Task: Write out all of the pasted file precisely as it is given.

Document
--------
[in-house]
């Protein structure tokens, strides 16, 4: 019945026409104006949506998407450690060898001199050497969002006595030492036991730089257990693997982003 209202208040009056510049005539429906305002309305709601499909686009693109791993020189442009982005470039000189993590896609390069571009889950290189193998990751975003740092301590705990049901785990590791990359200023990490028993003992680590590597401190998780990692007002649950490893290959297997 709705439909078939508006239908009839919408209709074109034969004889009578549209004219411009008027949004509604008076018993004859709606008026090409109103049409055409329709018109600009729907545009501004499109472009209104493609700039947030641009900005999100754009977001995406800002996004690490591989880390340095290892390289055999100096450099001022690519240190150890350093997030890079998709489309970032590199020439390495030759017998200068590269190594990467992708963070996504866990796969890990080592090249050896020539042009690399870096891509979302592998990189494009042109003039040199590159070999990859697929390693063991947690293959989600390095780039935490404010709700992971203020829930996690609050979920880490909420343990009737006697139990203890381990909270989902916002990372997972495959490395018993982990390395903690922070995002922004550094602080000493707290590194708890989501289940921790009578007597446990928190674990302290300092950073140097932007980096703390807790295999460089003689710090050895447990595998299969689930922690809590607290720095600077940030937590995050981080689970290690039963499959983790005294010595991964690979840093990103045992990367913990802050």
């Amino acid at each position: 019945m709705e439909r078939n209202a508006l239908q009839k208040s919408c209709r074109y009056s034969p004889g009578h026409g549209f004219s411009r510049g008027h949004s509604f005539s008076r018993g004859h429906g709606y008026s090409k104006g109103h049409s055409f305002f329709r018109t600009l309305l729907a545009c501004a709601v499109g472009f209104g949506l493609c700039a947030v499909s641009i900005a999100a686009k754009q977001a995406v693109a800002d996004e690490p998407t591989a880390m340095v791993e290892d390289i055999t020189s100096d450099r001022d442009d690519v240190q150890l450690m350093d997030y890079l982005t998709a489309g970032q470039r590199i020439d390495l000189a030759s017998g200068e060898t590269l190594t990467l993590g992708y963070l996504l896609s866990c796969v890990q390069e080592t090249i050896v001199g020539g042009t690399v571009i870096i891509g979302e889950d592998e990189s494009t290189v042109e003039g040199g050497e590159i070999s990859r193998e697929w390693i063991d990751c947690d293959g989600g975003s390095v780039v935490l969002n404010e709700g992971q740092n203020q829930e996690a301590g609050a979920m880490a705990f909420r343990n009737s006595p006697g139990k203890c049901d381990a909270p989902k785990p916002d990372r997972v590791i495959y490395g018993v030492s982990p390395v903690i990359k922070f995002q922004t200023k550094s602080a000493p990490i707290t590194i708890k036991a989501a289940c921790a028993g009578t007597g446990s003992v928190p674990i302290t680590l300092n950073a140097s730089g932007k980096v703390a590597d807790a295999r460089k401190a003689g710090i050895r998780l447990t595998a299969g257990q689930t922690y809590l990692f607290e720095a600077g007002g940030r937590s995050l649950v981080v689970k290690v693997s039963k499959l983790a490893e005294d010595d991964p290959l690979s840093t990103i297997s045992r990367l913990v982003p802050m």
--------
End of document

[in-house]
């Protein structure tokens, strides 16, 4: 019945026409104006949506998407450690060898001199050497969002006595030492036991730089257990693997982003 209202208040009056510049005539429906305002309305709601499909686009693109791993020189442009982005470039000189993590896609390069571009889950290189193998990751975003740092301590705990049901785990590791990359200023990490028993003992680590590597401190998780990692007002649950490893290959297997 709705439909078939508006239908009839919408209709074109034969004889009578549209004219411009008027949004509604008076018993004859709606008026090409109103049409055409329709018109600009729907545009501004499109472009209104493609700039947030641009900005999100754009977001995406800002996004690490591989880390340095290892390289055999100096450099001022690519240190150890350093997030890079998709489309970032590199020439390495030759017998200068590269190594990467992708963070996504866990796969890990080592090249050896020539042009690399870096891509979302592998990189494009042109003039040199590159070999990859697929390693063991947690293959989600390095780039935490404010709700992971203020829930996690609050979920880490909420343990009737006697139990203890381990909270989902916002990372997972495959490395018993982990390395903690922070995002922004550094602080000493707290590194708890989501289940921790009578007597446990928190674990302290300092950073140097932007980096703390807790295999460089003689710090050895447990595998299969689930922690809590607290720095600077940030937590995050981080689970290690039963499959983790005294010595991964690979840093990103045992990367913990802050």
């Amino acid at each position: 019945m709705e439909r078939n209202a508006l239908q009839k208040s919408c209709r074109y009056s034969p004889g009578h026409g549209f004219s411009r510049g008027h949004s509604f005539s008076r018993g004859h429906g709606y008026s090409k104006g109103h049409s055409f305002f329709r018109t600009l309305l729907a545009c501004a709601v499109g472009f209104g949506l493609c700039a947030v499909s641009i900005a999100a686009k754009q977001a995406v693109a800002d996004e690490p998407t591989a880390m340095v791993e290892d390289i055999t020189s100096d450099r001022d442009d690519v240190q150890l450690m350093d997030y890079l982005t998709a489309g970032q470039r590199i020439d390495l000189a030759s017998g200068e060898t590269l190594t990467l993590g992708y963070l996504l896609s866990c796969v890990q390069e080592t090249i050896v001199g020539g042009t690399v571009i870096i891509g979302e889950d592998e990189s494009t290189v042109e003039g040199g050497e590159i070999s990859r193998e697929w390693i063991d990751c947690d293959g989600g975003s390095v780039v935490l969002n404010e709700g992971q740092n203020q829930e996690a301590g609050a979920m880490a705990f909420r343990n009737s006595p006697g139990k203890c049901d381990a909270p989902k785990p916002d990372r997972v590791i495959y490395g018993v030492s982990p390395v903690i990359k922070f995002q922004t200023k550094s602080a000493p990490i707290t590194i708890k036991a989501a289940c921790a028993g009578t007597g446990s003992v928190p674990i302290t680590l300092n950073a140097s730089g932007k980096v703390a590597d807790a295999r460089k401190a003689g710090i050895r998780l447990t595998a299969g257990q689930t922690y809590l990692f607290e720095a600077g007002g940030r937590s995050l649950v981080v689970k290690v693997s039963k499959l983790a490893e005294d010595d991964p290959l690979s840093t990103i297997s045992r990367l913990v982003p802050m």